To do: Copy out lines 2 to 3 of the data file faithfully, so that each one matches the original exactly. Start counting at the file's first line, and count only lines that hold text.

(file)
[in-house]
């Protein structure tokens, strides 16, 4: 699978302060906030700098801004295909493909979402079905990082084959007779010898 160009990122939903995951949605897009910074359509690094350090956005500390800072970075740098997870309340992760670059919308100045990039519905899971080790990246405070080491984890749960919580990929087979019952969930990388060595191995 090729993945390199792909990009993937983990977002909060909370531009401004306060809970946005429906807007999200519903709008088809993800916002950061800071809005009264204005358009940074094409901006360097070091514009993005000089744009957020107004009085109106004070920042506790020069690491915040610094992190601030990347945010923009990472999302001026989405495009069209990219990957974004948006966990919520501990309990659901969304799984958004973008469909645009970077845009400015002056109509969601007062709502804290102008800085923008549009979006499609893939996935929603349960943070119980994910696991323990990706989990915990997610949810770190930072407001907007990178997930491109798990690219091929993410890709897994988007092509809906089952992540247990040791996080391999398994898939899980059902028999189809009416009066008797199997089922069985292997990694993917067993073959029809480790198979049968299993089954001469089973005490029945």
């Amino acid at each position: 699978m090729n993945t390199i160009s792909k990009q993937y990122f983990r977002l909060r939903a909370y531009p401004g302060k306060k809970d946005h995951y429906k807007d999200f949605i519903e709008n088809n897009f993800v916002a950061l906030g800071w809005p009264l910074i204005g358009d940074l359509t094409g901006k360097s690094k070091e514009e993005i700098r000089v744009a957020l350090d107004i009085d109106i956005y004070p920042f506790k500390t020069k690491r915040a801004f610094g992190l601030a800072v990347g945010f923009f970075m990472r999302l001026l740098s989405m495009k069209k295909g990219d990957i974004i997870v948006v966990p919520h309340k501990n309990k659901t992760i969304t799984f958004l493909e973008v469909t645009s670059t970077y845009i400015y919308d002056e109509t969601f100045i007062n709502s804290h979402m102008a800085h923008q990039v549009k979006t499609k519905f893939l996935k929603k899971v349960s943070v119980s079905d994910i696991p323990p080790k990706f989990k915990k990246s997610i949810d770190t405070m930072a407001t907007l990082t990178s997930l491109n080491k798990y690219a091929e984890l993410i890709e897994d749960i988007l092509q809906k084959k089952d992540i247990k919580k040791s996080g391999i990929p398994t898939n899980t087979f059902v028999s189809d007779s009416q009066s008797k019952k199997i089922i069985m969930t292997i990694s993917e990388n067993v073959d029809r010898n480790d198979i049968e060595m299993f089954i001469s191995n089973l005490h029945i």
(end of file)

């Protein structure tokens, strides 16, 4: 699978302060906030700098801004295909493909979402079905990082084959007779010898 160009990122939903995951949605897009910074359509690094350090956005500390800072970075740098997870309340992760670059919308100045990039519905899971080790990246405070080491984890749960919580990929087979019952969930990388060595191995 090729993945390199792909990009993937983990977002909060909370531009401004306060809970946005429906807007999200519903709008088809993800916002950061800071809005009264204005358009940074094409901006360097070091514009993005000089744009957020107004009085109106004070920042506790020069690491915040610094992190601030990347945010923009990472999302001026989405495009069209990219990957974004948006966990919520501990309990659901969304799984958004973008469909645009970077845009400015002056109509969601007062709502804290102008800085923008549009979006499609893939996935929603349960943070119980994910696991323990990706989990915990997610949810770190930072407001907007990178997930491109798990690219091929993410890709897994988007092509809906089952992540247990040791996080391999398994898939899980059902028999189809009416009066008797199997089922069985292997990694993917067993073959029809480790198979049968299993089954001469089973005490029945």
């Amino acid at each position: 699978m090729n993945t390199i160009s792909k990009q993937y990122f983990r977002l909060r939903a909370y531009p401004g302060k306060k809970d946005h995951y429906k807007d999200f949605i519903e709008n088809n897009f993800v916002a950061l906030g800071w809005p009264l910074i204005g358009d940074l359509t094409g901006k360097s690094k070091e514009e993005i700098r000089v744009a957020l350090d107004i009085d109106i956005y004070p920042f506790k500390t020069k690491r915040a801004f610094g992190l601030a800072v990347g945010f923009f970075m990472r999302l001026l740098s989405m495009k069209k295909g990219d990957i974004i997870v948006v966990p919520h309340k501990n309990k659901t992760i969304t799984f958004l493909e973008v469909t645009s670059t970077y845009i400015y919308d002056e109509t969601f100045i007062n709502s804290h979402m102008a800085h923008q990039v549009k979006t499609k519905f893939l996935k929603k899971v349960s943070v119980s079905d994910i696991p323990p080790k990706f989990k915990k990246s997610i949810d770190t405070m930072a407001t907007l990082t990178s997930l491109n080491k798990y690219a091929e984890l993410i890709e897994d749960i988007l092509q809906k084959k089952d992540i247990k919580k040791s996080g391999i990929p398994t898939n899980t087979f059902v028999s189809d007779s009416q009066s008797k019952k199997i089922i069985m969930t292997i990694s993917e990388n067993v073959d029809r010898n480790d198979i049968e060595m299993f089954i001469s191995n089973l005490h029945i």